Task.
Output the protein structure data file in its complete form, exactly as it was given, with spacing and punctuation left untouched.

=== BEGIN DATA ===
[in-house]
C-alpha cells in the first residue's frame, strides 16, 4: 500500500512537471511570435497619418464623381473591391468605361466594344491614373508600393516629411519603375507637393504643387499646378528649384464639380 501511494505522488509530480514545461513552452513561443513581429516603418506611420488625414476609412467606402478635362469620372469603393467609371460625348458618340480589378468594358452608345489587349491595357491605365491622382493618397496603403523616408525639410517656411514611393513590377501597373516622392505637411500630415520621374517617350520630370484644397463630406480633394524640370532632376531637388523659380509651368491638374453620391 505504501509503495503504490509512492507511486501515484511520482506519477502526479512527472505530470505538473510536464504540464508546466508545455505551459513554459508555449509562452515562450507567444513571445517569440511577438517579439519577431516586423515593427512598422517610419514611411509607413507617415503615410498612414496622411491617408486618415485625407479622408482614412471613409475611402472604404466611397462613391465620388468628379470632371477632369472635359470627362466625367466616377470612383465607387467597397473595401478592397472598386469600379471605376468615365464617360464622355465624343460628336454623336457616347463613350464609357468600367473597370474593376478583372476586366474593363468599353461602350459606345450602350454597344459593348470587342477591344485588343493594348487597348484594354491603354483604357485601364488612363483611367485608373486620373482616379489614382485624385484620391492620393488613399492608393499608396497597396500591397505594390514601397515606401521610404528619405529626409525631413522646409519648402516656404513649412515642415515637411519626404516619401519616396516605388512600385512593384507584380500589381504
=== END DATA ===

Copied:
[in-house]
C-alpha cells in the first residue's frame, strides 16, 4: 500500500512537471511570435497619418464623381473591391468605361466594344491614373508600393516629411519603375507637393504643387499646378528649384464639380 501511494505522488509530480514545461513552452513561443513581429516603418506611420488625414476609412467606402478635362469620372469603393467609371460625348458618340480589378468594358452608345489587349491595357491605365491622382493618397496603403523616408525639410517656411514611393513590377501597373516622392505637411500630415520621374517617350520630370484644397463630406480633394524640370532632376531637388523659380509651368491638374453620391 505504501509503495503504490509512492507511486501515484511520482506519477502526479512527472505530470505538473510536464504540464508546466508545455505551459513554459508555449509562452515562450507567444513571445517569440511577438517579439519577431516586423515593427512598422517610419514611411509607413507617415503615410498612414496622411491617408486618415485625407479622408482614412471613409475611402472604404466611397462613391465620388468628379470632371477632369472635359470627362466625367466616377470612383465607387467597397473595401478592397472598386469600379471605376468615365464617360464622355465624343460628336454623336457616347463613350464609357468600367473597370474593376478583372476586366474593363468599353461602350459606345450602350454597344459593348470587342477591344485588343493594348487597348484594354491603354483604357485601364488612363483611367485608373486620373482616379489614382485624385484620391492620393488613399492608393499608396497597396500591397505594390514601397515606401521610404528619405529626409525631413522646409519648402516656404513649412515642415515637411519626404516619401519616396516605388512600385512593384507584380500589381504